Napa County OKs climate fix to controversial vineyard project, but environmental groups are skeptical
The backers of the Walt Ranch vineyard-development project northeast of Napa, stalled for five years amid legal challenges, are proposing more greenhouse gas mitigation to address problems a court found lacking in analysis of the climate impact from the planned removal of trees.
Napa County planning director David Morrison on Sept. 21 gave tentative approval to the project’s revised greenhouse mitigation plan, and that became final Oct. 1, according to county documents. The deadline for appealing that decision to the Board of Supervisors is Oct. 25, he told the Business Journal.
“Nothing has been filed to date,” Morrison said Wednesday.
And if none is filed by that time, the county will forward the addendum to the project erosion control plan’s environmental impact report back to Napa County Superior Court, he said. In early 2019, the court backed the county’s December 2016 certification of the report, and the 1st District Court of Appeals also did so in September 2019 — except for the greenhouse-gas emissions section. That matter was passed back to Superior Court, which in May 2020 called for the county to fix it.
Here’s what has changed in the updated greenhouse gas plan. Mitigation measure 6.1 of the previously certified EIR called for no less than 248 acres of oak woodland habitat to be permanently set aside on the 2,300-acre property, resulting in an estimated offset of 27,528 million tons of carbon dioxide emissions. The revision would set aside 124 acres on slopes no steeper than 30% and plant up to 33,580 native oaks, in addition to 525 other acres on the property that would have to be set aside for other protected species.
County-commissioned analysis by Ascent Environmental on the revision said that it would mitigate more than double the amount of carbon dioxide equivalent emissions in the original EIR, Morrison wrote in the notice of approval. Ascent found that the planting of nearly 17,000 trees, assuming 80% survival, would be needed to offset the planned removal of trees over 30 years.
The 2016 EIR was based on 507 acres of woodland that would be cleared for vineyards, but the final approved project was for 209 acres of vines on 316 cleared acres, with 14,281 trees.
But major wildfires in 2017 and 2020 burned 97% of the trees on the property, according to the county and a letter from applicant Hall Brambletree Associates LP, an affiliate of Hall Wines.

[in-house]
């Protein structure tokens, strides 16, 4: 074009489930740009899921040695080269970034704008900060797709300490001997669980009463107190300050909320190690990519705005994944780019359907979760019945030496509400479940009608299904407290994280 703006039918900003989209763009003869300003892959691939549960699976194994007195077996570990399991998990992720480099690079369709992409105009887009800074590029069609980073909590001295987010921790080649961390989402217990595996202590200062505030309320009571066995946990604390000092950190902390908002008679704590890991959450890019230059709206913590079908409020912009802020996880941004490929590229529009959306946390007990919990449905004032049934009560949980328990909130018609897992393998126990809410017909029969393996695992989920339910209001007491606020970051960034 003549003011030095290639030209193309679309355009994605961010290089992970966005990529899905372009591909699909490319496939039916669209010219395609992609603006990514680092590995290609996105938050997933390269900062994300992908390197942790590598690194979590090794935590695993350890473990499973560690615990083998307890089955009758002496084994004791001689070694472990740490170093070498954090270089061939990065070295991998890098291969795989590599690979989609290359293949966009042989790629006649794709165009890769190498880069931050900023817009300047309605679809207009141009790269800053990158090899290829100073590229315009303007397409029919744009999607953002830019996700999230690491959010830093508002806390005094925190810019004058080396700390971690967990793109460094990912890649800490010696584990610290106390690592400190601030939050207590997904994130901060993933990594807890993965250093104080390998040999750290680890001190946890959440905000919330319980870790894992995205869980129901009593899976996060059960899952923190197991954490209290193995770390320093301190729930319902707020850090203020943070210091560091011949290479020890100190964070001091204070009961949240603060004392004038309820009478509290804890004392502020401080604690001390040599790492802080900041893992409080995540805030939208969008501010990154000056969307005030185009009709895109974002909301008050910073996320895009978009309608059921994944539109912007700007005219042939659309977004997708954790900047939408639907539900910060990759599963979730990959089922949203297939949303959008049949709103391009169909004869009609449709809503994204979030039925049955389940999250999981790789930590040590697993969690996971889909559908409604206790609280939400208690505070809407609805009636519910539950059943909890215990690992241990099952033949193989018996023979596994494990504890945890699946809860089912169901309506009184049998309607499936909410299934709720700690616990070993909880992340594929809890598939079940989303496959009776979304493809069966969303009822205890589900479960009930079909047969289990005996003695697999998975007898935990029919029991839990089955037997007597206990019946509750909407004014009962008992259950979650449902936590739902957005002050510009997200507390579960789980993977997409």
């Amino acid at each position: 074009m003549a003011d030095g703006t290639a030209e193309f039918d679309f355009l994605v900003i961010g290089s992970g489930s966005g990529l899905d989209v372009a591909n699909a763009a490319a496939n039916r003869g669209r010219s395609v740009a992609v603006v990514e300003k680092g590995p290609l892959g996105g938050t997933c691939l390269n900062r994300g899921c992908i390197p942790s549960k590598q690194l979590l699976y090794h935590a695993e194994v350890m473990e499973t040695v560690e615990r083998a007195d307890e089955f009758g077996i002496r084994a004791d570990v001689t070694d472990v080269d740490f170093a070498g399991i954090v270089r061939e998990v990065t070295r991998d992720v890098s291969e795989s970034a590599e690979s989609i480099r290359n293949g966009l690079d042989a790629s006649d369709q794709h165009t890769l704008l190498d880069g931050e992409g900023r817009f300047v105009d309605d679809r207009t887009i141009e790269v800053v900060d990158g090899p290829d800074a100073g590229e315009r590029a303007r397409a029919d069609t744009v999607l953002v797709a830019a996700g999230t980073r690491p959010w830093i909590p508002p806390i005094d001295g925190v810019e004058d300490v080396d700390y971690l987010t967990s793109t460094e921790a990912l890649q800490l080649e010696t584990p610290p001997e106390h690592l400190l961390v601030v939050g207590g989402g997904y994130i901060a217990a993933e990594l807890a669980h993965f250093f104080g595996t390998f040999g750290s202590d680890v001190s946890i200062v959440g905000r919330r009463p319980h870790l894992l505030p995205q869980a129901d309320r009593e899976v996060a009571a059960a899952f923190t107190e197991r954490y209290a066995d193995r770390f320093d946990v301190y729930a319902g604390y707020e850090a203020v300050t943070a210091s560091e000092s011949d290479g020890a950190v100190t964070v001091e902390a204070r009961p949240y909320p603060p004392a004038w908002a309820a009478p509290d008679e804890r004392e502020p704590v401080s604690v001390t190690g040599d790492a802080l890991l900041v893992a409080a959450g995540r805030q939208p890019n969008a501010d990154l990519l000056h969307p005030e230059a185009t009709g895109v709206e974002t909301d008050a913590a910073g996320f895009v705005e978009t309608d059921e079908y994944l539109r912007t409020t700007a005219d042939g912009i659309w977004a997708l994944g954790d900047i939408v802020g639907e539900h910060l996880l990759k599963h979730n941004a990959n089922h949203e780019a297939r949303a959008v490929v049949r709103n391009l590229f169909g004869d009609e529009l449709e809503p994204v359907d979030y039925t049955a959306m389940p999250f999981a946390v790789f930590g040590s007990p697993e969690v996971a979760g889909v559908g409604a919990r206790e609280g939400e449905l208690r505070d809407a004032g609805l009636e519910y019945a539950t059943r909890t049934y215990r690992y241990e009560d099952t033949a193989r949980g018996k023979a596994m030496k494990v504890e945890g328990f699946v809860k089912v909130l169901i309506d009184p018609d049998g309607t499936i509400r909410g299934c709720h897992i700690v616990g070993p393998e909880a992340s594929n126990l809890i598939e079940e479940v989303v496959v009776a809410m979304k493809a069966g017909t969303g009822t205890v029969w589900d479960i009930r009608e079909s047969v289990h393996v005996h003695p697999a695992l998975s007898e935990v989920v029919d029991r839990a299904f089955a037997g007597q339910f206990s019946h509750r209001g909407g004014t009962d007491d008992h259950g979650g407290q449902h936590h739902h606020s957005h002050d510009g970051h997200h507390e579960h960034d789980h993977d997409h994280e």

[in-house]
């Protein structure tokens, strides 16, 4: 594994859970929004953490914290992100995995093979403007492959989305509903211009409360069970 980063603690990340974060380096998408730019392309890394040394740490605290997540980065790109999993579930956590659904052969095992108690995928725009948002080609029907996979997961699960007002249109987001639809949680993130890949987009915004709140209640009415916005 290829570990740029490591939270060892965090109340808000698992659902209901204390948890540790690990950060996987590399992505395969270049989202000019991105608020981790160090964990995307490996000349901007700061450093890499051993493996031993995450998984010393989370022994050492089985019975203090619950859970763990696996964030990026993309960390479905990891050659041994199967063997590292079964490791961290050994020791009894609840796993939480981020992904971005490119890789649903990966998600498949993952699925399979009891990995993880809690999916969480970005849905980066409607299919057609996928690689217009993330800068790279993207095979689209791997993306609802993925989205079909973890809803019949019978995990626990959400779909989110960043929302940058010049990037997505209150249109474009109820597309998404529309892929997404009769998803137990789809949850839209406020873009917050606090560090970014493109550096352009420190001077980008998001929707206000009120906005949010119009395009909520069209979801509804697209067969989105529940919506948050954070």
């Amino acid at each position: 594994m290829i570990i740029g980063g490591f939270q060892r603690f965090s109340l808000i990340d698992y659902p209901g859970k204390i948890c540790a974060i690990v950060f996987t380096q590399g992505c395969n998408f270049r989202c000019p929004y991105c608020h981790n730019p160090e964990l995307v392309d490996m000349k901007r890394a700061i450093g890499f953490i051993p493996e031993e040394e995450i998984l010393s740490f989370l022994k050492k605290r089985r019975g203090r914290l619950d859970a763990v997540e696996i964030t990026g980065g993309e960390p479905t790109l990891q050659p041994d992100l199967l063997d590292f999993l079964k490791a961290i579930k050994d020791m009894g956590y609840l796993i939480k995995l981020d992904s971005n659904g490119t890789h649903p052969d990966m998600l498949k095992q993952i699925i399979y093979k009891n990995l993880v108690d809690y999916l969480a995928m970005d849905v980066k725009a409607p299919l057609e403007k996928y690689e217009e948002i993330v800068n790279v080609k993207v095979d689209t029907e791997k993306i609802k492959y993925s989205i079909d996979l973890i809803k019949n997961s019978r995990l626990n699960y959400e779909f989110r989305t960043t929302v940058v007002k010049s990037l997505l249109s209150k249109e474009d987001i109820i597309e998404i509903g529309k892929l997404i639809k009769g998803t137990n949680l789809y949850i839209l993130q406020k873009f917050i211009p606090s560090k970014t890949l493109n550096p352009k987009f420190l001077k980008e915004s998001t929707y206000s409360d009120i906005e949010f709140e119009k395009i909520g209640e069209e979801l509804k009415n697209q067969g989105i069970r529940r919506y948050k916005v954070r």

The new proposed measures don’t go far enough for some project opponents.
In one of the 50-plus comment letters the county received about the updated mitigation measures, the Center for Biological Diversity disputed the new offset calculations as “unclear and uncertain” and doubted that the new tree-planting program was “viable and would adequately mitigate the project’s impacts.”
The letter also challenged Hall Brambletree’s assertions about the fire damage to existing trees, that sequestered carbon in the trees had already been released into the atmosphere.
“This inaccurately assumes that the fires burned everything to the ground, no trees (or other vegetation) survived, no ecosystems that are either resilient to or dependent on wildfire, and that no carbon is stored in the soils or remaining tree trunks or other vegetation types,” wrote senior attorney Aruna Prabhala in the letter.
Prabhala pointed to a 2019 study on Pepperwood Preserve after the 2017 Tubbs Fire that found 73% of the trees and half the saplings survived overall, and even more did in areas burned at low to medium severity.
"We are still considering all of our legal options, including potentially filing an appeal,“ Prabhala wrote in an email to the Business Journal. ”We likely won’t finalize our decision until the end of next week.“
The Napa chapter of the Sierra Club also submitted a comment letter with concerns about the new mitigation measure.
“We have not yet decided what, if any, action to pursue,” Nick Cheranich, chapter chair, wrote the Business Journal in an email.
Jeff Quackenbush covers wine, construction and real estate. Before the Business Journal, he wrote for Bay City News Service in San Francisco. He has a degree from Walla Walla University. Reach him at firstname.lastname@example.org or 707-521-4256.